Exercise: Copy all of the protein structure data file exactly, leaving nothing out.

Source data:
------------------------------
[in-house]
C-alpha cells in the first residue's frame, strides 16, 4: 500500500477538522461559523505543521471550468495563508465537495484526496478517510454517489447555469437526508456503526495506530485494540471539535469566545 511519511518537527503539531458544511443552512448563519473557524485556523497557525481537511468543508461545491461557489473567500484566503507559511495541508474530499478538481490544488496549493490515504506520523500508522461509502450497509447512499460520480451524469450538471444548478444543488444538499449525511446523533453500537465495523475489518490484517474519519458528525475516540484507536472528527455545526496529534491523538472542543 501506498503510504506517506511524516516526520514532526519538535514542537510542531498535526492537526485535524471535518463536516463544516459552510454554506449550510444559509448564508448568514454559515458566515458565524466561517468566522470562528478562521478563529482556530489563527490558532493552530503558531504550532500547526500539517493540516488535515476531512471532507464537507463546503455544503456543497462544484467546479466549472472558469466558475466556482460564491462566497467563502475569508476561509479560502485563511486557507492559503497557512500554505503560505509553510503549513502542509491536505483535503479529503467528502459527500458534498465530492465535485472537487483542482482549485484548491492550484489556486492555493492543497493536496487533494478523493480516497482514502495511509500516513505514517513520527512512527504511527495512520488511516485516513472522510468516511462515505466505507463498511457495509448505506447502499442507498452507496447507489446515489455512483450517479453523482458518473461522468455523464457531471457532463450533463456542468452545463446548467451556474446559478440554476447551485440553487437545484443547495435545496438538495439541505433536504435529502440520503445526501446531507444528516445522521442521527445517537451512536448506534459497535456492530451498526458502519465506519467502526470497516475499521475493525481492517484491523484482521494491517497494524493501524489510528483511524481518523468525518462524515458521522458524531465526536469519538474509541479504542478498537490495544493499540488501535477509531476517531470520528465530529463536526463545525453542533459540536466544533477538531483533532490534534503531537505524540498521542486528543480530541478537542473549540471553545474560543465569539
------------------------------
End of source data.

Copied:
[in-house]
C-alpha cells in the first residue's frame, strides 16, 4: 500500500477538522461559523505543521471550468495563508465537495484526496478517510454517489447555469437526508456503526495506530485494540471539535469566545 511519511518537527503539531458544511443552512448563519473557524485556523497557525481537511468543508461545491461557489473567500484566503507559511495541508474530499478538481490544488496549493490515504506520523500508522461509502450497509447512499460520480451524469450538471444548478444543488444538499449525511446523533453500537465495523475489518490484517474519519458528525475516540484507536472528527455545526496529534491523538472542543 501506498503510504506517506511524516516526520514532526519538535514542537510542531498535526492537526485535524471535518463536516463544516459552510454554506449550510444559509448564508448568514454559515458566515458565524466561517468566522470562528478562521478563529482556530489563527490558532493552530503558531504550532500547526500539517493540516488535515476531512471532507464537507463546503455544503456543497462544484467546479466549472472558469466558475466556482460564491462566497467563502475569508476561509479560502485563511486557507492559503497557512500554505503560505509553510503549513502542509491536505483535503479529503467528502459527500458534498465530492465535485472537487483542482482549485484548491492550484489556486492555493492543497493536496487533494478523493480516497482514502495511509500516513505514517513520527512512527504511527495512520488511516485516513472522510468516511462515505466505507463498511457495509448505506447502499442507498452507496447507489446515489455512483450517479453523482458518473461522468455523464457531471457532463450533463456542468452545463446548467451556474446559478440554476447551485440553487437545484443547495435545496438538495439541505433536504435529502440520503445526501446531507444528516445522521442521527445517537451512536448506534459497535456492530451498526458502519465506519467502526470497516475499521475493525481492517484491523484482521494491517497494524493501524489510528483511524481518523468525518462524515458521522458524531465526536469519538474509541479504542478498537490495544493499540488501535477509531476517531470520528465530529463536526463545525453542533459540536466544533477538531483533532490534534503531537505524540498521542486528543480530541478537542473549540471553545474560543465569539